January 13, 2021
“I was six years old, my father sent me to a private school for a better education. Most of the kids we Christian, Arabs, and children of rich people. However, since we were Kurds, the school didn’t treat us like the others, they were racists and were ignoring us. I stayed there until the sixth grade. I didn’t continue there, I went to a public school and made friends, I was much happier comparing to my elementary years. I wanted to get good grades to get into pharmacy, but back then pharmacy college was in Damascus and there was war there. I didn’t want to go there, so I chose one of the universities in Hasakah, and I was accepted in economics because I believed that it’d have a good future. When I started in University, it was not what I was expecting. The teachers were corrupt and didn’t treat students properly. After two years I quit college”.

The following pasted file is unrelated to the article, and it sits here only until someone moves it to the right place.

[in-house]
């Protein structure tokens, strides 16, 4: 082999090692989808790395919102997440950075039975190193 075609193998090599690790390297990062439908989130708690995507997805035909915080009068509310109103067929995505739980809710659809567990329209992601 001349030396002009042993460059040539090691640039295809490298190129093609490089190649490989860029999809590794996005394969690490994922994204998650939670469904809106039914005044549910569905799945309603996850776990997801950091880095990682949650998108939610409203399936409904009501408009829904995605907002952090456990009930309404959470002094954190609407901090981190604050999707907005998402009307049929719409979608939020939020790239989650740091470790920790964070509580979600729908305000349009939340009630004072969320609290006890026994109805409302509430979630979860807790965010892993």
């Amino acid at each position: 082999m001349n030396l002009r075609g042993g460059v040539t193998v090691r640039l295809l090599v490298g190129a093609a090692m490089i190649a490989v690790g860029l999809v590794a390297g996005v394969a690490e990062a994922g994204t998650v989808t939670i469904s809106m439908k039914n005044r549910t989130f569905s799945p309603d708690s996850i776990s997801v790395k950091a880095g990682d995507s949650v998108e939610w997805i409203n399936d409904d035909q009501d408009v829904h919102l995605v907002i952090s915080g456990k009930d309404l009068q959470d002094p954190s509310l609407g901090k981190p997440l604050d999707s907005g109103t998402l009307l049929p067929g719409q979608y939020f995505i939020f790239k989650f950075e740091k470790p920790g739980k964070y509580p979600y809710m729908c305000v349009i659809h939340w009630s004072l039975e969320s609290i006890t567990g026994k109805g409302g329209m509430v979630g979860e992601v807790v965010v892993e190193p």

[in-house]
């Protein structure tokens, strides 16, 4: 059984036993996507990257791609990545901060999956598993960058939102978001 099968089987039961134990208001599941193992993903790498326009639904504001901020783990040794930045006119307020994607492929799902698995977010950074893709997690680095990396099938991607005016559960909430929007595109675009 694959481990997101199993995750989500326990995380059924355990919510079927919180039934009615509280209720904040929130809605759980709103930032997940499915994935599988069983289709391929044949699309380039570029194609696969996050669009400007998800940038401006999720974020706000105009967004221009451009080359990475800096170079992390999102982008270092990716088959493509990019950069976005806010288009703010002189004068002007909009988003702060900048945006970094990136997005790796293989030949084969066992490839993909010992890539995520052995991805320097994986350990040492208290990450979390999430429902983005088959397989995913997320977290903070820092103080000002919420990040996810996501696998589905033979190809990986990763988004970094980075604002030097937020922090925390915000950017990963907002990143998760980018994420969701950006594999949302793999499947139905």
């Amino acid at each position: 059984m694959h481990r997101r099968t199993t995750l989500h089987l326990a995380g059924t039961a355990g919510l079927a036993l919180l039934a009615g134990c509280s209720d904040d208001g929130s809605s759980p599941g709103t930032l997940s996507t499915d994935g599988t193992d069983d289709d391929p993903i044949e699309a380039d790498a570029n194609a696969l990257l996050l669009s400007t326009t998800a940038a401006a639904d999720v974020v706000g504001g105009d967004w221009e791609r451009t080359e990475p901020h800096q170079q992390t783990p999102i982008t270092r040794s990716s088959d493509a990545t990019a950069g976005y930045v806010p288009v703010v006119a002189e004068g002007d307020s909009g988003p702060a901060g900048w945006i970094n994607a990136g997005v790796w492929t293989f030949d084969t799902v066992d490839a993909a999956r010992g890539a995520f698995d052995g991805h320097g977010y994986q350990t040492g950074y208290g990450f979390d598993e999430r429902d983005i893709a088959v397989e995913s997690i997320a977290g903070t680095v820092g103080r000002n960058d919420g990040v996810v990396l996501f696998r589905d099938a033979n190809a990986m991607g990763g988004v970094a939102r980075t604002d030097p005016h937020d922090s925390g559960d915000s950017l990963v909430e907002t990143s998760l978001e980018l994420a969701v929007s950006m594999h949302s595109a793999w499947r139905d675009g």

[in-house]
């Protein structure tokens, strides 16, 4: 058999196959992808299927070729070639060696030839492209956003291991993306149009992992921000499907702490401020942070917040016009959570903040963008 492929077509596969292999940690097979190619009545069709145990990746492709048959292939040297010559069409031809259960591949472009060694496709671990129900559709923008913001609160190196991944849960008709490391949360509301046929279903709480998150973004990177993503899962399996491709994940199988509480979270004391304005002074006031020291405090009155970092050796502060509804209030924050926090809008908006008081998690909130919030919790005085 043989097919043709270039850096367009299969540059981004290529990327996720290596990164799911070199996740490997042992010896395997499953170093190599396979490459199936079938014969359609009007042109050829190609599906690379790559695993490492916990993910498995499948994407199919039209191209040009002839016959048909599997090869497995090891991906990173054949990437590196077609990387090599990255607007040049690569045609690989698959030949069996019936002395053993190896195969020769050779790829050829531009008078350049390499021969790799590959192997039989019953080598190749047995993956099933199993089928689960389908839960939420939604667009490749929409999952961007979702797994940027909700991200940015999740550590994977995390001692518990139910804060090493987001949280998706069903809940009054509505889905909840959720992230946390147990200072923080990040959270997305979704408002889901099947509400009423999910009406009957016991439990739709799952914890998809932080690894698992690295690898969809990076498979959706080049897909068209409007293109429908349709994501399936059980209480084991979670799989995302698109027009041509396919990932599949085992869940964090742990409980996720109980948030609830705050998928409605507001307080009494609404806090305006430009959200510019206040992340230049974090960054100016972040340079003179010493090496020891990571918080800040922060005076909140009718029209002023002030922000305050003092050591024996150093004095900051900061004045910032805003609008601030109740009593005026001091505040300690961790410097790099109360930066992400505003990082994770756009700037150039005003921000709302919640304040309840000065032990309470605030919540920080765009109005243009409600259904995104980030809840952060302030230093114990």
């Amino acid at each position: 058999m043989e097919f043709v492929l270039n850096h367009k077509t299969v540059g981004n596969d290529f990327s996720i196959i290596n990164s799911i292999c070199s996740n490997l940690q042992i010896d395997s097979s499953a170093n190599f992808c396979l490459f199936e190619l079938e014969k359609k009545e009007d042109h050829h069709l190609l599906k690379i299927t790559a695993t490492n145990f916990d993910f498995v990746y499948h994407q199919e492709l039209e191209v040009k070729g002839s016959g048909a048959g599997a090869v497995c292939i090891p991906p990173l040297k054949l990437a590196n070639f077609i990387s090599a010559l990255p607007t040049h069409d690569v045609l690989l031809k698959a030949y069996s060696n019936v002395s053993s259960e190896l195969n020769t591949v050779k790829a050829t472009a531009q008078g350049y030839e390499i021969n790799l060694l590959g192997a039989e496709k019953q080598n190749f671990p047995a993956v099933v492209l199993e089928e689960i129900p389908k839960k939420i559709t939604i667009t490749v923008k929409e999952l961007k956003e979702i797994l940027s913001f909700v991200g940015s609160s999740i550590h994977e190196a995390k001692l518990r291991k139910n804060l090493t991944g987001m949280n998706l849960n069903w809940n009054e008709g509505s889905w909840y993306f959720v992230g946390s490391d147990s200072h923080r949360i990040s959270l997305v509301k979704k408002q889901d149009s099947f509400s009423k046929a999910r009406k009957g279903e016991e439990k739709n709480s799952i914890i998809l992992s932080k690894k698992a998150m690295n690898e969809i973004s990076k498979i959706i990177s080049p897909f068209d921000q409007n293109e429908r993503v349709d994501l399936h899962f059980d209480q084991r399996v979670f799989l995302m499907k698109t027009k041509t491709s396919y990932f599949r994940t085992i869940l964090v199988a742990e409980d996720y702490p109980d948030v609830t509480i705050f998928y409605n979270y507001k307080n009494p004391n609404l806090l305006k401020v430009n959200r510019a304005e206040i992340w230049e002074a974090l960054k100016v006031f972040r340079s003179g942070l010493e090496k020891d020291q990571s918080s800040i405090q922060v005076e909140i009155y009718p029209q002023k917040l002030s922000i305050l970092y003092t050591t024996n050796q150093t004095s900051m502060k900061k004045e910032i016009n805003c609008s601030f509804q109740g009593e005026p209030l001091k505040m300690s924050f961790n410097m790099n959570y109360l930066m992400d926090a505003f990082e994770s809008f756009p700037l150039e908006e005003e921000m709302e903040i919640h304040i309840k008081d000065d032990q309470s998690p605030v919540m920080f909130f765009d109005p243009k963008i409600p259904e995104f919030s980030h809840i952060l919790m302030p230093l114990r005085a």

“Then Rojava University was announced in Rmilan, which is the first Kurdish university in Syria. I decided to study petroleum engineering there, it was a bit difficult because the university was in its early years, and many people said that it won’t have a good future and their degree is not recognized locally and internationally. However, we kept going and didn’t stop. I saw big differences between the public universities and Rojava University, the students loved each other and were helping each other, and the teachers were like our friends, they taught us very well. This helped us reach our goals. I graduated and had many job opportunities. I’m very happy that I can work in gas and oil fields because there used to be only male employees here. This is truly positive for equality between men and women”.